After dinner on our first night in the Basin, we walked the Basin Loop trail, a short little hike that we figured was a fair warmup for the week ahead.
As we walked beneath the Oak and Pine and Juniper and Sotol and Agave and Evergreen Sumac that line the mountains there, the sun passed beyond Ward Mountain. Evening began to descend, even as an hour or two of daylight remained in the desert just to the west of the peaks.
Later, from outside our room, we watched the line of the shadow of the earth work its way up the pink face of Casa Grande as shadows began to deepen around us. We sat outside reading at evening passed into night and as the deep blue sky turned black.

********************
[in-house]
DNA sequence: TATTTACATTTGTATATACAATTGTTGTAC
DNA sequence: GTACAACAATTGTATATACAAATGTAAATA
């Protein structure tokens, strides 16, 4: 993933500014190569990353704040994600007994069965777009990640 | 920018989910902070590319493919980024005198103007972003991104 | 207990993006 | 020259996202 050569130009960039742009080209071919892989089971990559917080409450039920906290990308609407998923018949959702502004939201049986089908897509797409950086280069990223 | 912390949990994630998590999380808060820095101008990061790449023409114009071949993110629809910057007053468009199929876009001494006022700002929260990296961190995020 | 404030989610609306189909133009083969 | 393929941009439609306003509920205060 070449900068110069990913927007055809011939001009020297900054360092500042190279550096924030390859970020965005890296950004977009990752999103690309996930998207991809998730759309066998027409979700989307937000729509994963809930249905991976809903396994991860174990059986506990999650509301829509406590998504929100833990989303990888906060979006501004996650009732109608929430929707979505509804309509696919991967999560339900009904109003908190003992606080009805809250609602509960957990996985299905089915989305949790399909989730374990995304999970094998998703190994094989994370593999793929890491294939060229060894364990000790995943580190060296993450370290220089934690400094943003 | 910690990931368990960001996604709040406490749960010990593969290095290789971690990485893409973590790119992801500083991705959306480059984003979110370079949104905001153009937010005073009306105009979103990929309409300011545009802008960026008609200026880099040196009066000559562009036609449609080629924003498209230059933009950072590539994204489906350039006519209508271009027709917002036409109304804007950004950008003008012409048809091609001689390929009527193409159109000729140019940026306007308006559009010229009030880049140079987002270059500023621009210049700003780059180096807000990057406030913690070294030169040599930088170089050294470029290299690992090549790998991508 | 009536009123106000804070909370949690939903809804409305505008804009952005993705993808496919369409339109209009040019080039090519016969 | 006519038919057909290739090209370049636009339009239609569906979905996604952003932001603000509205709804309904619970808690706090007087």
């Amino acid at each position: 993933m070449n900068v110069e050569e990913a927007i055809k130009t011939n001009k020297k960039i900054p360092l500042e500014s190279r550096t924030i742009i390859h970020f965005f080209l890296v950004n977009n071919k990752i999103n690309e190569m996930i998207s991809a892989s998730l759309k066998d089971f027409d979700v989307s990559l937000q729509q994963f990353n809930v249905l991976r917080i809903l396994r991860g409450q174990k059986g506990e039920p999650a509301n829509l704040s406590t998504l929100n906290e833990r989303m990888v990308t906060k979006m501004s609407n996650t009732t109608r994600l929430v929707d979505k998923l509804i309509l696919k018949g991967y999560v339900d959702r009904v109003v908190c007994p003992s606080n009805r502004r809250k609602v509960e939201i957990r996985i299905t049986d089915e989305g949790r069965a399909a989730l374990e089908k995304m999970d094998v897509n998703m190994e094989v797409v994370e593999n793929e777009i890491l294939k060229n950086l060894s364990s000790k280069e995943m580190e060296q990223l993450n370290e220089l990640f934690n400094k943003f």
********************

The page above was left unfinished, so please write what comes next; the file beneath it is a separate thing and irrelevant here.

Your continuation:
And what a black sky it was. The Pleiades shined brightly, each one of the sisters plain to see. And Orion shouted down at us with his scabbard skirting the edge of the Milky Way. Blacker than black, that sky was, with the chalky smear of our galaxy passing in a great arc overhead.
We don't see enough of that in the city, where only the brightest stars shine in a pink glow of pseudo-night and the Milky Way is something kids only learn about in books. But deep in the heart of Texas (ok, south of that a bit), the skies are indeed big and bright, and there kids and anyone else can look up and see the sights that certainly must have started it all.
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